Laura Barton's Notes From A Musical Island

Episodes

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Broadcast
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01Living by Water20160305

The music writer Laura Barton visits four corners of Britain and listens closely to the music found in different landscapes.

In this first episode, Laura visits parts of the rugged countryside of Northumberland and the coastal city of Sunderland on Tyne and Wear to explore how music and landscape are intimately related.

In an environment defined by a beautiful coastline and great northern rivers, Kathryn Tickell, the violinist and Northumbrian piper, and Adrian McNally of the folk group The Unthanks share their experiences of performing and arranging traditional tunes that seem to have emerged from the sea and been hewn from the soil.

Members of the Sunderland band Frankie and the Heartstrings take Laura on a tour of the shop they established in the heart of the old industrial city to sell coffee, artworks and records, as well as to provide a rehearsal and gig space. They also perform acoustically in the famous Watch House, from which volunteer lifeboatmen would keep an eye on the Roker seashore.

And Peter Brewis of Field Music, based in a former industrial unit on the banks of the River Wear, tells Laura about the distinctive accents of music from this part of the North-East.

Produced by Alan Hall

A Falling Tree production for BBC Radio 4.

02Put a Donk on It!20160312

The music writer Laura Barton visits four corners of Britain and listens closely to the music found in different landscapes.

Crossing into Lancashire through the Upper Calder Valley, Laura visits the Great Bride Stones with musician and cultural geographer Rob St John, who's attuned to the unique sound qualities of this rural-industrial landscape.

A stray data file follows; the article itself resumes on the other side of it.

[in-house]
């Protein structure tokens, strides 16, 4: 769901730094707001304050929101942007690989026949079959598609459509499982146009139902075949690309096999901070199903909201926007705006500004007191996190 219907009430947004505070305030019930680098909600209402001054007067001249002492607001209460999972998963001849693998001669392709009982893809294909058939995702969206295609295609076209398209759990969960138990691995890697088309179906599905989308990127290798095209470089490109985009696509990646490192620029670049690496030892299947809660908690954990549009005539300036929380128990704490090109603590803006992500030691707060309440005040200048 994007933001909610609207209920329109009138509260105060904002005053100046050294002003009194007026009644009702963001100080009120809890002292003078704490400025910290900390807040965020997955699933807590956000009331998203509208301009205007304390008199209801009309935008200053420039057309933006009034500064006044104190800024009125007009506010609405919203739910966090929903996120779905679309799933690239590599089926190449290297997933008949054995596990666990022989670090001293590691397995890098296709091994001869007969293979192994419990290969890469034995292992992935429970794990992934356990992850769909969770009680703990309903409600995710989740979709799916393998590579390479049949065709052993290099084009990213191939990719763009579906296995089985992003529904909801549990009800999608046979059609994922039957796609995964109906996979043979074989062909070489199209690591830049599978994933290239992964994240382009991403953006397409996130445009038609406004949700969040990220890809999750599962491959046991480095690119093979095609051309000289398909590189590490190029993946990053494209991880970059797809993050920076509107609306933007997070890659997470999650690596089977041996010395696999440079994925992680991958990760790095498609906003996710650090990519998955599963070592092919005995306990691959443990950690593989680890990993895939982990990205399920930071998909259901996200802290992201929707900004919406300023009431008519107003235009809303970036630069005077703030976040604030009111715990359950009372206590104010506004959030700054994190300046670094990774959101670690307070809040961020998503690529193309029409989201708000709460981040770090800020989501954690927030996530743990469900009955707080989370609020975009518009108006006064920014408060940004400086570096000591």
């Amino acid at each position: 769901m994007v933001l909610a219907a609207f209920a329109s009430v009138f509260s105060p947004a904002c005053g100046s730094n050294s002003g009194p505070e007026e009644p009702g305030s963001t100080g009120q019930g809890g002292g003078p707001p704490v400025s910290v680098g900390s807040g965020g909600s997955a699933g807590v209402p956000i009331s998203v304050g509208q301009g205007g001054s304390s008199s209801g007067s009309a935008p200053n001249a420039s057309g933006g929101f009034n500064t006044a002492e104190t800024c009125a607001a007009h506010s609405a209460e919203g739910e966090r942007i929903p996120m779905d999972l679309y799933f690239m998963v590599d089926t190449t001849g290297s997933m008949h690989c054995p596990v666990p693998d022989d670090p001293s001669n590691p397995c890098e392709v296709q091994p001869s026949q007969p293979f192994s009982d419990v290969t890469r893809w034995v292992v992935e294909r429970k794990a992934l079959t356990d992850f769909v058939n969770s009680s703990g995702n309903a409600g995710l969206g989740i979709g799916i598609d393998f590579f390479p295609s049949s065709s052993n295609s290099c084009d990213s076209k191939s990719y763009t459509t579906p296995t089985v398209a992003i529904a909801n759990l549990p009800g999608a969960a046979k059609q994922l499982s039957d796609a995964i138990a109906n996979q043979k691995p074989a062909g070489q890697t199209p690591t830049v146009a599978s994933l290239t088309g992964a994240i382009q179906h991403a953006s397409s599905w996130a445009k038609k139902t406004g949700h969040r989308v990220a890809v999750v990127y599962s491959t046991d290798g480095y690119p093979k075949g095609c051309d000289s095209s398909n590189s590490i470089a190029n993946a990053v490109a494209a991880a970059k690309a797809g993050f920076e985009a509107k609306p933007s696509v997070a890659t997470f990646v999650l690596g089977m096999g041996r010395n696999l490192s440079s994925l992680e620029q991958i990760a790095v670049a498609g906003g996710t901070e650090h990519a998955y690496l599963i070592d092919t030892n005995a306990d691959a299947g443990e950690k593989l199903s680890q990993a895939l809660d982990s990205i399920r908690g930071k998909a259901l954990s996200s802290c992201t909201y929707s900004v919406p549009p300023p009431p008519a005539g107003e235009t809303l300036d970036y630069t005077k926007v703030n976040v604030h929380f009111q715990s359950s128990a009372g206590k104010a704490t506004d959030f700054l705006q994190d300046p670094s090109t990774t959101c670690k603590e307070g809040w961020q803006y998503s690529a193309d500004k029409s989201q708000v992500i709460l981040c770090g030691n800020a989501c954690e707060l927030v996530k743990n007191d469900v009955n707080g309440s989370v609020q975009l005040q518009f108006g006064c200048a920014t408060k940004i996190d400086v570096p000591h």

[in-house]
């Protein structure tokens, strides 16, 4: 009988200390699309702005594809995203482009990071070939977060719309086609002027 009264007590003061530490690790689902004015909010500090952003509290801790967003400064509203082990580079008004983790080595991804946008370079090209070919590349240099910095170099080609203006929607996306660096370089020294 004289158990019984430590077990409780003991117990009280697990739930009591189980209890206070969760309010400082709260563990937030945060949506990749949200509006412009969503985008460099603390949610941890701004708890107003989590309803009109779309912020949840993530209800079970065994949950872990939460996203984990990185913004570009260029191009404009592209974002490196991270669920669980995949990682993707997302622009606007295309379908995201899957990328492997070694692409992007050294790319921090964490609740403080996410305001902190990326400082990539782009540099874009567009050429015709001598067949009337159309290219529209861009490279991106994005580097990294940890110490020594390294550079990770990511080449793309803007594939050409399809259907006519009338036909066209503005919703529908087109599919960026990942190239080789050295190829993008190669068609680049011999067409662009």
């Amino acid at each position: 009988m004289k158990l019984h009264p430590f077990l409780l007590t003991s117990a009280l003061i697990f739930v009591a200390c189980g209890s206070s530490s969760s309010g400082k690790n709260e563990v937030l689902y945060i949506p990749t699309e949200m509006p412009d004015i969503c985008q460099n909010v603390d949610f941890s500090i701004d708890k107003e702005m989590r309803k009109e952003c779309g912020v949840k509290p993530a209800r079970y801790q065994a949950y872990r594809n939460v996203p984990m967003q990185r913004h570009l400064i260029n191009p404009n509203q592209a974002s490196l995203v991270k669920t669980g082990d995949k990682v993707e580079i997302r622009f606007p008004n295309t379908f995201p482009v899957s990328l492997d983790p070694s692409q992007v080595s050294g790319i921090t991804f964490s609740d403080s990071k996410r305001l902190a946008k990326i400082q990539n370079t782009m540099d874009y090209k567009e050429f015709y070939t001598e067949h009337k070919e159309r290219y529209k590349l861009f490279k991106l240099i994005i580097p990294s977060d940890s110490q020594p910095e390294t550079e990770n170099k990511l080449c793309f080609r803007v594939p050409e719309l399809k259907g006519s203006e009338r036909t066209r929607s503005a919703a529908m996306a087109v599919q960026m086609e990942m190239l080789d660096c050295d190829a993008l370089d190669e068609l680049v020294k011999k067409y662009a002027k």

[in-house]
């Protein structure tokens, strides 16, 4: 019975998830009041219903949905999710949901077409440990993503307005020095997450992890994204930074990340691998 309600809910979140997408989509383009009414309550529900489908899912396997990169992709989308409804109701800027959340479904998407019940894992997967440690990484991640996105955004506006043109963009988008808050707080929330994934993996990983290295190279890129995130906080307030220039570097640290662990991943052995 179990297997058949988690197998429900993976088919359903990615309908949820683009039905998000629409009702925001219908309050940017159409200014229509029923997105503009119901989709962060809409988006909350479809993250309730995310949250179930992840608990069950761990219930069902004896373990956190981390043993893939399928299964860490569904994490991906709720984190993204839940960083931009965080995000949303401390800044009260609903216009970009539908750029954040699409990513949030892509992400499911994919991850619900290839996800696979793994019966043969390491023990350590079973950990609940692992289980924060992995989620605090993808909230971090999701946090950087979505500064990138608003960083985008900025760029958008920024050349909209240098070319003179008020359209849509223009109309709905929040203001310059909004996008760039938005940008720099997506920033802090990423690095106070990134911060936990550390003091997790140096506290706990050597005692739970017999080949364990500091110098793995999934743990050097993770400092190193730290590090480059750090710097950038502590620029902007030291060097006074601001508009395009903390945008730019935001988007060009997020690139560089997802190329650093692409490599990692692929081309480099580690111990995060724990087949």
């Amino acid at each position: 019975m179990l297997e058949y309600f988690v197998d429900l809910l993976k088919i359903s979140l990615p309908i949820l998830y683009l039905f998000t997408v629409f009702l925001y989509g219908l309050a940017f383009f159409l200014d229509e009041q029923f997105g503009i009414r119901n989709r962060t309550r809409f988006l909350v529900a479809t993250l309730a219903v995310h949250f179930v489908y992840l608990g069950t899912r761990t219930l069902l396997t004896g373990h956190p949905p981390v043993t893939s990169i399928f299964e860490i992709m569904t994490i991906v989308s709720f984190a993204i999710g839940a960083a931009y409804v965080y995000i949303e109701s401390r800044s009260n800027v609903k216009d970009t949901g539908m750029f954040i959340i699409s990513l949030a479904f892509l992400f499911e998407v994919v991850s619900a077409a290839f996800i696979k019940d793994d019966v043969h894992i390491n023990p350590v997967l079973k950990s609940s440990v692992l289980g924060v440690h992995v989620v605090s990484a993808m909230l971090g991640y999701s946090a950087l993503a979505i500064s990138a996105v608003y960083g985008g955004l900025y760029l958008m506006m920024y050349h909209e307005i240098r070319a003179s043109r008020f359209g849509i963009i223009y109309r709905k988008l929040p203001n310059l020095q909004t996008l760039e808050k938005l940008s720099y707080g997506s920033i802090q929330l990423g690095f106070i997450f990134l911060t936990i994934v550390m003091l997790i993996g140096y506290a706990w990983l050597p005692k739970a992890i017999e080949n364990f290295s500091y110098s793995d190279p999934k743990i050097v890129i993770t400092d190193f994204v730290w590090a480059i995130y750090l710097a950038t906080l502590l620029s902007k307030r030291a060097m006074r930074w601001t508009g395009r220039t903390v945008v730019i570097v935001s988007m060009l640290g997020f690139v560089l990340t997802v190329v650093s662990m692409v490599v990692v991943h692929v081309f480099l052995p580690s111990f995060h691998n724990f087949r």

Then she visits the Queen Street Mill Museum in Burnley and meets Colin, a weaver of fifty years and lover of elegiac Vaughan Williams, and listens to the loom-inspired music of Chaines.

She musically unpicks the origins of Donk, a high bpm (beats per minute) dance style unique to the North-West, with Tony Sabanskis of The Blackout Crew, and attends a band practice of a former colliery brass band, a more traditional musical emblem that flourishes still in post-industrial Haydock.

Produced by Alan Hall.

A Falling Tree production for BBC Radio 4.

03Floorboards and the Blues20160319

The music writer Laura Barton visits four corners of Britain and listens closely to the music found in different landscapes.

Long ago, the city of Birmingham was dubbed "the home of heavy metal", suggesting a connection between the manufacturing industries of the Black Country and the music of Black Sabbath and others. Now James and Jibs of 'metalcore' group Oceans Ate Alaska have inherited - and trumped - their own fathers' heavy tastes.

And in a programme as much about community as cults, Laura talks with Birmingham's celebrated R&B singer Jaki Graham and traces the story of music in the clubs and on the streets of city.

Then, Laura heads west to South Wales to experience how another musical tradition associated with established industrial communities has been reinvented for modern times. During a rehearsal, conductor Richard Vaughan explains how Côr y Gleision - the Cardiff Blues Choir - has found a new home for famed Welsh singing.

Produced by Alan Hall

A Falling Tree production for BBC Radio 4.

0420160326

The music writer Laura Barton visits four corners of Britain and listens closely to the music found in different landscapes. In this final programme, Laura explores two aspects of musical life in the capital.

Musical migrants, such as the Nigerian-born guitarist Femi Temowo, found a route into London's music scene via the church, whereas the American composer Nico Muhly has been adopted by the city's cosmopolitan contemporary music and arts milieu.

Their experiences contrast with archetypal London musicians Chas 'n' Dave, who made a point of singing in their own accents and created 'rockney' - a hybrid of cockney rock.